Ladies and gentleman, the show arriving at Leverstock Green Village Hall on Saturday is the 10.30am Hemel Hempstead Model Railway Society stopping service. It’ll be stopping until 4.30pm, and you’ll be made very welcome...
And in among the fascinating layouts will be a one marking 50 years since the infamous Great Train Robbery near Cheddington in 1963.
The society’s Geoff Latham says: “ The annual exhibition is our opportunity to showcase examples of our own work and also that of our colleagues, either individuals or members of other clubs.
“Our usual approach is to highlight different solutions to the perennial problem of how to fit a realistic model of a large railway system into a modest home and this year is no different as we have one modeller who has used a very small scale to build his railway on an ironing board.
“We also have some larger layouts to show what can be achieved by collaborative effort in more suitable surroundings, including a large scale depiction of the events affecting the Glasgow to Euston mail train near Cheddington 50 years ago that later became notorious as The Great Train Robbery.”
The Bruscon Bridges is the Society’s current N Gauge layout with scenery appropriate for running models of different nationalities in a realistic setting.
Young railway fans will be able to get hands-on experience controlling a model train, and there will also be supporting traders offering new and pre-owned trains, transport books, card kits and a demonstration of scenic materials and our popular refreshments.
Tickets are £4 for adults, accompanied children are admitted free, and more details can be found at www.hhmrs.org.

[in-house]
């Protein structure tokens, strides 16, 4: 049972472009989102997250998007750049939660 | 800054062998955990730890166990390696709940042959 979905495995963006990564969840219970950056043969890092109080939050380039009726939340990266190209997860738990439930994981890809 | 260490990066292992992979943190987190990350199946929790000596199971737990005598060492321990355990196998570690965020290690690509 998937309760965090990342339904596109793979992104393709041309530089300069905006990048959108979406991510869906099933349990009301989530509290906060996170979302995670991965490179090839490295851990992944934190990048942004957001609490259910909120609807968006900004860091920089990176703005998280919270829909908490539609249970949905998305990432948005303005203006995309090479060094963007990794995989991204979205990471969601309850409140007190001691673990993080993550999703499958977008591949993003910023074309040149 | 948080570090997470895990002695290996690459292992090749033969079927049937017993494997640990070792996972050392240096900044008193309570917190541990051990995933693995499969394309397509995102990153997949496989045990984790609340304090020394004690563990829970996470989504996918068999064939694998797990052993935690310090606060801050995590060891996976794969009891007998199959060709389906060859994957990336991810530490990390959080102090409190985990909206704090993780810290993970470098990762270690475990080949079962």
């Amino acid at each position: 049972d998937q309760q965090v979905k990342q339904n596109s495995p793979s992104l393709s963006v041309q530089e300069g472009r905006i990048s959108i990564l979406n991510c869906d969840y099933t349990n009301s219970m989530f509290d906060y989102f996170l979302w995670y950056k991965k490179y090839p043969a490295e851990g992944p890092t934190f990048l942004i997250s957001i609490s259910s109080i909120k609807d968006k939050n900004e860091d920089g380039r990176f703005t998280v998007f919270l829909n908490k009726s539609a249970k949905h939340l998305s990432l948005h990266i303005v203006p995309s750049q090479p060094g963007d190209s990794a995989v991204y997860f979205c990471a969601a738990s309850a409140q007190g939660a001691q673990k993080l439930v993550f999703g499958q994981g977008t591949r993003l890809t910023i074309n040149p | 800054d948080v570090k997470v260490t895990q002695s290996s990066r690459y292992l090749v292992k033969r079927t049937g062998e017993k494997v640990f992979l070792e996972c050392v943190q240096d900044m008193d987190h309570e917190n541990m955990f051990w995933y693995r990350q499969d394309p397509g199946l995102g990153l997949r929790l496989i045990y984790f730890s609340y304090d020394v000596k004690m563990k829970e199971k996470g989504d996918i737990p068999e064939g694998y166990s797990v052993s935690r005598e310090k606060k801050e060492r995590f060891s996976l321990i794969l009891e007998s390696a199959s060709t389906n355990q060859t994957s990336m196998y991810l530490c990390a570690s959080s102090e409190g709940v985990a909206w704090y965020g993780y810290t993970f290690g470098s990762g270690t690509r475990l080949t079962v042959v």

The society has been extending its collection of heritage pub signs from around the borough with railway connections.
The latest arrival is a sign that previously graced the walls of the Railway Hotel – sometime also known as the Mayflower – in Midland Road, the gift of Bob Fitzgibbon and Terry Quinlan.
Other pubs represented include:
The Railway Hotel, Hemel Hempstead which stands opposite the site of the original Hemel Hempstead Station on the branch from the Midland Railway at Harpenden known locally as The Nickey Line. This single sided wall sign depicts, with considerable artistic licence, one of the last steam locomotives to run on the line.
The Railway (Hotel), Boxmoor stood next to the present Hemel Hempstead station, originally called Boxmoor, on the London & North Western Railway. The pub was demolished in the 1980s for the development of La Mirage nightclub, now partially incorporated into the The Harvester. This is a double sided swing sign with different pictures on each face – George Stephenson’s Rocket is on one side and The Royal Scot on the other.
The Railway, Kings Langley was a local in Railway Terrace by the railway bridge since converted into a house but for a while served as staff accommodation for La Mirage. This is another traditional swing sign but with a similar picture of a streamlined Coronation Scot on each side.